If Men Shouldn’t Want Barbie, Women Shouldn’t Want Ken

Imagine if you asked a male acquaintance what he was looking for in a woman, and he responded by saying, “Well, someone who looks kinda like Barbie. You know, long legs, big boobs, tiny waist, big butt . . .” You would probably slap him. As well you should.

But how many women have you heard repeat their perfect-mate mantra of “tall, dark, and handsome”?

The fact is, we all have a picture of our ideal mate in our heads. And sure, it’s fun to fantasize about that. When I first heard Marie Miller’s song “6’2,” I got excited when she started describing her dream guy as having blonde hair and blue eyes, just like yours truly. And then I got super bummed when she went on to sing, “And six foot two is my favorite height.” Welp, too bad, so sad.

No one likes to be objectified based on their physicality when it comes to dating and finding love, for better or for worse. Sure, some things are within our control, and a little self-improvement never hurts. But there’s nothing a man can do to get any taller. Believe me, I’ve tried.

When we spend our free time daydreaming about what sort of features or physical attributes we find attractive, what are we accomplishing, exactly? It was Verily’s Maria Walley who got the conversation started when she talked about getting over her own height standards. (Thank you, Maria!) If we (rightly) see something amiss about a bro who only seems to chase after the Baywatch babes, then perhaps women can reconsider their obsession with tall men.

The Case for Changing Ways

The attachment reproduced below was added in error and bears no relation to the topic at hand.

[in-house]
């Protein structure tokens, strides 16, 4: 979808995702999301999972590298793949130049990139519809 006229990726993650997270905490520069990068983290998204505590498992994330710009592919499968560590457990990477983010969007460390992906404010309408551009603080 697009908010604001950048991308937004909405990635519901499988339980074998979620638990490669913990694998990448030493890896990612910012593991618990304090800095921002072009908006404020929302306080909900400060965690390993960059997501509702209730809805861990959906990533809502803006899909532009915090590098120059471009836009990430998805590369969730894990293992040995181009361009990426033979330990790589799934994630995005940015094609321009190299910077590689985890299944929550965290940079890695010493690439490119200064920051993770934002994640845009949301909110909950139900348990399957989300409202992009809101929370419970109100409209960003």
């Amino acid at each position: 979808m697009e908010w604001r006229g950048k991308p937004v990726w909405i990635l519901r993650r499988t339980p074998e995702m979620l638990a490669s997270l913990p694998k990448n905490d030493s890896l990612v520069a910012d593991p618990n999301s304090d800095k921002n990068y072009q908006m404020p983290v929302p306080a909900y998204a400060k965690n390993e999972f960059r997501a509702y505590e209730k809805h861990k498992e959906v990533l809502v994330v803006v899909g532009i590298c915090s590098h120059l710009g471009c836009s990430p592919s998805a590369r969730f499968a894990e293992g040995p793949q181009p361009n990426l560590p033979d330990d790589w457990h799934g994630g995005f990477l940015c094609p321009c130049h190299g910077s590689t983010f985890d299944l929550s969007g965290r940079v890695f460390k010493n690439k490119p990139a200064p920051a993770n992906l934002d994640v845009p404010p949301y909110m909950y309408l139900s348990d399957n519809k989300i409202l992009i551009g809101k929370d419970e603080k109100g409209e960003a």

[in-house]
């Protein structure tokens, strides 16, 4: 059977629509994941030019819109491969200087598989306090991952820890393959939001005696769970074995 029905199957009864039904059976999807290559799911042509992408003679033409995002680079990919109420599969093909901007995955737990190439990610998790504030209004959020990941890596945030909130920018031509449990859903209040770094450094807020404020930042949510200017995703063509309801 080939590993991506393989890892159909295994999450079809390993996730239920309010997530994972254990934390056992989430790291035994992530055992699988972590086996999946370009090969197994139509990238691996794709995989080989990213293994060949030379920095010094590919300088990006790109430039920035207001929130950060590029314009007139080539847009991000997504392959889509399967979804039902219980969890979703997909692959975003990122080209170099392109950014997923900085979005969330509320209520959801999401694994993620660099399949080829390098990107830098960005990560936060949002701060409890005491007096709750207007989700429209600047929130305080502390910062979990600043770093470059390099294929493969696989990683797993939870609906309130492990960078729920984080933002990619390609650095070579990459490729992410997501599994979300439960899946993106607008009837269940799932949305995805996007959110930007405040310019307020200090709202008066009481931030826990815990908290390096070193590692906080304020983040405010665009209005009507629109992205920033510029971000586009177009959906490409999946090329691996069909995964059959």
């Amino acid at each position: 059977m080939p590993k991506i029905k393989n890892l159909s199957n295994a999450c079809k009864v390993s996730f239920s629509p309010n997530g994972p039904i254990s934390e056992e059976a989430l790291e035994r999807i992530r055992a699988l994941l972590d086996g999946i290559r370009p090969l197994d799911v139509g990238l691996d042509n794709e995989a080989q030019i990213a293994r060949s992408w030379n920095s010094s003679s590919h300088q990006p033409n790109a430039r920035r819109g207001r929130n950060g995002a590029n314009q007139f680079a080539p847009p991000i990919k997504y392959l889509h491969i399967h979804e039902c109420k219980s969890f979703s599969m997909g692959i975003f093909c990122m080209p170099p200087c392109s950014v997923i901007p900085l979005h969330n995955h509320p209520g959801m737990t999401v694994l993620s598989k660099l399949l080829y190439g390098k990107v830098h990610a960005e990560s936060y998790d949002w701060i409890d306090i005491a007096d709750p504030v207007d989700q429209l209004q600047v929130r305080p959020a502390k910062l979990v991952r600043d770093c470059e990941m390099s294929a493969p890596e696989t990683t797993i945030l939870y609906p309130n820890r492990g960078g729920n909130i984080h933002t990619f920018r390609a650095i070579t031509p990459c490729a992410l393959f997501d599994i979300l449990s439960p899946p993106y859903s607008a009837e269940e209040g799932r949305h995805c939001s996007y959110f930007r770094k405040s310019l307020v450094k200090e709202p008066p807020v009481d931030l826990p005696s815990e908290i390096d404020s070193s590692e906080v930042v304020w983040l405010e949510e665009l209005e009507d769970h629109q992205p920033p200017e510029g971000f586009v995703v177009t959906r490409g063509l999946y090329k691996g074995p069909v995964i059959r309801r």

In order to overcome my internal biases, I’ve gone out of my way to find and pursue women who have the qualities I know I need in a relationship, and I’ve tried to rely less upon those who catch my eye when they cross my path. If that sounds pragmatic, it is. But that doesn’t mean it isn’t romantic.

I rely on my trusted friends—the objective third parties—to help me. I make a point to ask people I know and respect if they know any women who share my values and are looking for a serious relationship like me.

But whether I meet someone through friends, with the latest greatest mobile dating app, or in some kismet way, I try to keep an open mind. I try to figure out who she is and what she’s about first. It’s amazing how easy it is to like someone when you just give them a chance.

Whomever I meet, I try to give her a chance to be who she is. And I can say this: I’m always glad when someone does the same for me. Does that mean we should all disregard any physical preference? Of course not. But like any preference when it comes to dating, we need to keep it in perspective. Like, what am I really looking for? What should impress me? What should I care less about, and what should I care more about?

I know that as I continue my search for the right lady, I realize maybe I shouldn’t be so picky about petty things. And maybe I should stop dreaming and start considering the person standing right in front of me.

Photo Credit: Manchik Photography